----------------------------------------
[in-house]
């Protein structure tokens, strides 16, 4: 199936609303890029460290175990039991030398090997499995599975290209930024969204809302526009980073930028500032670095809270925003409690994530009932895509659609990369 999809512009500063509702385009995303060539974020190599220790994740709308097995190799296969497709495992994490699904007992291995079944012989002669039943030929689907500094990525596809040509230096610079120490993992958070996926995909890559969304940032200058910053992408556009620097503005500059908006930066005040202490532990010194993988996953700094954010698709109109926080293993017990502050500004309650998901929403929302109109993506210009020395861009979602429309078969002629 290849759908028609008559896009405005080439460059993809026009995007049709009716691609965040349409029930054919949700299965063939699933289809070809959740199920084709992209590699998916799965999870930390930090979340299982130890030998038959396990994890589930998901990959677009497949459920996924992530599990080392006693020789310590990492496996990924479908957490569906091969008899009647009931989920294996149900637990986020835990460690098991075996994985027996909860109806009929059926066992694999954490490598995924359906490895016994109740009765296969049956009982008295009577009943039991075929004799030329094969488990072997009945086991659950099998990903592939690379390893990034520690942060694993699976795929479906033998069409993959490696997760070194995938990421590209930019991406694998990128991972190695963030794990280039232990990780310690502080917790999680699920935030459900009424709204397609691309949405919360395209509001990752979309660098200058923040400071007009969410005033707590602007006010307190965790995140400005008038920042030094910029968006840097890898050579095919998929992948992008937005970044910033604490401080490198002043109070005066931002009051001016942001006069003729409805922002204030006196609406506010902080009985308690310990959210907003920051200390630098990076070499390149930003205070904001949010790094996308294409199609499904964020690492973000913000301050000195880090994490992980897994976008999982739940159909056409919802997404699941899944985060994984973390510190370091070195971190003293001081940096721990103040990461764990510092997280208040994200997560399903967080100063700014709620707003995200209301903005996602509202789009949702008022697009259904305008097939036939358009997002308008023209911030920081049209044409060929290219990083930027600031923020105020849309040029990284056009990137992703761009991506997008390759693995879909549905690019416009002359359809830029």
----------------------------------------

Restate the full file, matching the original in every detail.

[in-house]
């Protein structure tokens, strides 16, 4: 199936609303890029460290175990039991030398090997499995599975290209930024969204809302526009980073930028500032670095809270925003409690994530009932895509659609990369 999809512009500063509702385009995303060539974020190599220790994740709308097995190799296969497709495992994490699904007992291995079944012989002669039943030929689907500094990525596809040509230096610079120490993992958070996926995909890559969304940032200058910053992408556009620097503005500059908006930066005040202490532990010194993988996953700094954010698709109109926080293993017990502050500004309650998901929403929302109109993506210009020395861009979602429309078969002629 290849759908028609008559896009405005080439460059993809026009995007049709009716691609965040349409029930054919949700299965063939699933289809070809959740199920084709992209590699998916799965999870930390930090979340299982130890030998038959396990994890589930998901990959677009497949459920996924992530599990080392006693020789310590990492496996990924479908957490569906091969008899009647009931989920294996149900637990986020835990460690098991075996994985027996909860109806009929059926066992694999954490490598995924359906490895016994109740009765296969049956009982008295009577009943039991075929004799030329094969488990072997009945086991659950099998990903592939690379390893990034520690942060694993699976795929479906033998069409993959490696997760070194995938990421590209930019991406694998990128991972190695963030794990280039232990990780310690502080917790999680699920935030459900009424709204397609691309949405919360395209509001990752979309660098200058923040400071007009969410005033707590602007006010307190965790995140400005008038920042030094910029968006840097890898050579095919998929992948992008937005970044910033604490401080490198002043109070005066931002009051001016942001006069003729409805922002204030006196609406506010902080009985308690310990959210907003920051200390630098990076070499390149930003205070904001949010790094996308294409199609499904964020690492973000913000301050000195880090994490992980897994976008999982739940159909056409919802997404699941899944985060994984973390510190370091070195971190003293001081940096721990103040990461764990510092997280208040994200997560399903967080100063700014709620707003995200209301903005996602509202789009949702008022697009259904305008097939036939358009997002308008023209911030920081049209044409060929290219990083930027600031923020105020849309040029990284056009990137992703761009991506997008390759693995879909549905690019416009002359359809830029």